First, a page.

Study of Highway Agency Ordered
Panel wants firm to aid in review.
By Michael R. Wickline
By Michael R. Wickline
ARKANSAS DEMOCRAT-GAZETTEA legislative panel decided Thursday that it wants legislative staff members to contract with a Virginia-based consultant to help study the state Department of Transportation and recommend improvements.
The Legislative Council's Highway Commission Review and Advisory Subcommittee directed Bureau of Legislative Research officials to negotiate a contract with Guidehouse LLP, which had been known as PricewaterhouseCoopers last year.
The firm has experience studying Arkansas government.
The consultant was hired by the Arkansas Economic Development Commission last year for $900,000 to help Gov. Asa Hutchinson develop his plan to reorganize state government. The reorganization, which took effect July 1, reduced the number of agencies reporting to the governor from 42 to 15.
Also, the conservative nonprofit Arkansas Policy Foundation hired the firm in 2016 to conduct an efficiency review of the Arkansas Department of Finance and Administration.
Guidehouse's experience includes reviewing transportation agencies in Colorado, Massachusetts and Texas, according to the company.
Guidehouse was the only company to submit a proposal to the bureau by the June 14 deadline, said Jill Thayer, legal counsel to bureau Director Marty Garrity.
In June, the legislative subcommittee decided to consider the consultant's proposal rather than see if more firms would submit bids.
Act 298 of 2019 requires the Legislative Council, the body of lawmakers that meets between legislative sessions, to hire a consultant to study the Department of Transportation's processes and functions.
The council assigned the study to the subcommittee.
Guidehouse submitted a maximum price of $647,474.80, including up to $92,400 for travel expenses, to complete a five-month project and cover estimated travel, according to its proposal.
“For additional support beyond the 5 months for drafting legislation and testimony and attending hearings, Guide-house will utilize the rate card … to determine the budget,” the company's proposal states. The rate card's price per hour includes $425 for a partner, $375 for a director, $275 for a manager, $199 for a senior analyst and $160 for an analyst.
Act 298 requires the Legislative Council to recommend legislation based on the study's results. The council is required to file a final report by Dec. 1, 2020, with the governor and House and Senate leaders ahead of the 2021 regular legislative session.
“We don't need an entire year to do the study. We need five and a half months,” said Gaurav Menon, managing director for Guidehouse.
“Instead of giving you a padded number of say $1 million for a whole year, we said that let's do what we know we can do very effectively and quickly in five and a half months, and provide ongoing support as needed by the state,” he said.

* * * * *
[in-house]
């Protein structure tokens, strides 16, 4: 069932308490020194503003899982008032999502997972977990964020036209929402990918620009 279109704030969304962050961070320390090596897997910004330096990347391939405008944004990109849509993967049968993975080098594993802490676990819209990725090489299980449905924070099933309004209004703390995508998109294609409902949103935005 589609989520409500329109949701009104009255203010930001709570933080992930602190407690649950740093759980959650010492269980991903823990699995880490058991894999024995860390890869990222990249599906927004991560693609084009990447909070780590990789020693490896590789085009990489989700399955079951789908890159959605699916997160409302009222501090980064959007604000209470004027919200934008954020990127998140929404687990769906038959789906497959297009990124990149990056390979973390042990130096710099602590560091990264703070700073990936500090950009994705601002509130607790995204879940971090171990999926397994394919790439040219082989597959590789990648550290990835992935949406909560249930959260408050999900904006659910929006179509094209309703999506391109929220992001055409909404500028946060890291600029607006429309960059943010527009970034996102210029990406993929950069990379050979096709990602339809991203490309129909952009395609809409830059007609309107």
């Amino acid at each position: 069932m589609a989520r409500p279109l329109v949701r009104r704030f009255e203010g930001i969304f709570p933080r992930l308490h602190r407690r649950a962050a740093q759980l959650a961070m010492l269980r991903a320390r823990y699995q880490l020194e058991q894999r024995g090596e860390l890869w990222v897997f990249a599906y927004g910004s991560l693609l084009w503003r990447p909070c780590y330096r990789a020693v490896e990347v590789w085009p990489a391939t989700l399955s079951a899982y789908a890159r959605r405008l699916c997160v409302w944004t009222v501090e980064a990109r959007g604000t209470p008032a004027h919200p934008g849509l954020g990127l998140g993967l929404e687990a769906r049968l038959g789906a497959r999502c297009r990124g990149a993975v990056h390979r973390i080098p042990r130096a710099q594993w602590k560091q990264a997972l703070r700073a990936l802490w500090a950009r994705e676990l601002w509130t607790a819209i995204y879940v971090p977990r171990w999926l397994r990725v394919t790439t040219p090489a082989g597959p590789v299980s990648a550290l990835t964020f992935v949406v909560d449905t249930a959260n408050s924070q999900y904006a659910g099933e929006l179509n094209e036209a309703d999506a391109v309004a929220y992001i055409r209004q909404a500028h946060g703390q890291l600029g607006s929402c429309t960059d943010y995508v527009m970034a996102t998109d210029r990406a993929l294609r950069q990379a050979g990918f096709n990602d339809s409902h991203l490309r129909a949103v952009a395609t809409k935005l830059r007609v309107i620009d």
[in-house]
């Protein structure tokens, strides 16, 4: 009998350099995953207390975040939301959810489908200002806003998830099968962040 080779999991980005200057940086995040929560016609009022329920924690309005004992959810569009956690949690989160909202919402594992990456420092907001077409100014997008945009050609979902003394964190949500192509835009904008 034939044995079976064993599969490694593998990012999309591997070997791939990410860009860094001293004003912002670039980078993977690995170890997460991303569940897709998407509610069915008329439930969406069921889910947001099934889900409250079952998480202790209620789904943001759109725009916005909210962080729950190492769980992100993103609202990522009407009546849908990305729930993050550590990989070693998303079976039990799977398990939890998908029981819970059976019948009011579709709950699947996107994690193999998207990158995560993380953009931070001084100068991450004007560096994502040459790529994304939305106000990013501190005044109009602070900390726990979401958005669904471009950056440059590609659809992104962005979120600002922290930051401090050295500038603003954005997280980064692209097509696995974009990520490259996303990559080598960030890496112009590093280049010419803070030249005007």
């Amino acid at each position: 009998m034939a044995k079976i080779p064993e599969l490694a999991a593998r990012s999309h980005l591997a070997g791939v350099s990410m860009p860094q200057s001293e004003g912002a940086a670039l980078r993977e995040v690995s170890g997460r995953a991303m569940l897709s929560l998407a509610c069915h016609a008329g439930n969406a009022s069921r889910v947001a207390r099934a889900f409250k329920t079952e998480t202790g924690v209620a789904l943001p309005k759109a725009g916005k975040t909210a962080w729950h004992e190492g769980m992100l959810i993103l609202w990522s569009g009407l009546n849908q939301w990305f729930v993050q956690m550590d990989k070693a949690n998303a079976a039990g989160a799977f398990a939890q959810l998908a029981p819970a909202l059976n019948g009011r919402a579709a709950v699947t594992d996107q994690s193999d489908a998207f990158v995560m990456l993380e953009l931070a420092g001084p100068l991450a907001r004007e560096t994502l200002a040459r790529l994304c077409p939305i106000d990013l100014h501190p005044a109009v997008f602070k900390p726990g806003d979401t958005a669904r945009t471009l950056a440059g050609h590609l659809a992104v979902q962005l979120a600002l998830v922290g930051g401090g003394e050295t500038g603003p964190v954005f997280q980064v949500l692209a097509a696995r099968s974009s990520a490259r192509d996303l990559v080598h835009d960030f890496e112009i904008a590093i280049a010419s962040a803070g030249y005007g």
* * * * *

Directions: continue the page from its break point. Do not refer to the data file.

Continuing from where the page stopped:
The subcommittee chairman, Sen. Jonathan Dismang, R-Searcy, said, “My recommendation is we probably do need [the] maximum [price] in place for that additional work and some greater stipulations on how it is going to play out.”
Earlier in the meeting, Dismang said, “What I really hope we have is purely an independent look” at the Department of Transportation.
Dismang, who has been a critic of the Department of Transportation at times, said, “For me, this whole thing comes down to a very independent look at what is happening.
“I have my biases, other people in this room have their biases and none of us are purely correct on what we think is happening or what can be improved,” he said.
Thayer said she plans to spend the next week or two negotiating a contract with Guidehouse and that proposed contract will be considered by the Legislative Council's Policy-Making Subcommittee on Aug. 21.
Then, the Legislative Council will consider the proposal Aug. 23 and, if the council approves it, Garrity will be authorized to execute the contract, Thayer said.
In this year's session, the Legislature and the governor enacted Act 416 that will raise more money for state and local roads through a wholesale sales tax on fuel, higher license fees for hybrid and electric vehicles and fund transfers. The new tax and fee increases take effect Oct. 1. State officials project that the law will raise about $95 million a year more for the state Department of Transportation and about $13 million more a year each for cities and counties.
The Legislature also referred to voters in the 2020 general election a proposal to permanently extend a 0.5% sales tax for highways. That tax was originally approved by voters in November 2012 for a 10-year period. State officials project the proposal will raise about $205 million a year for the Department of Transportation and about $44 million a year each for the cities and counties.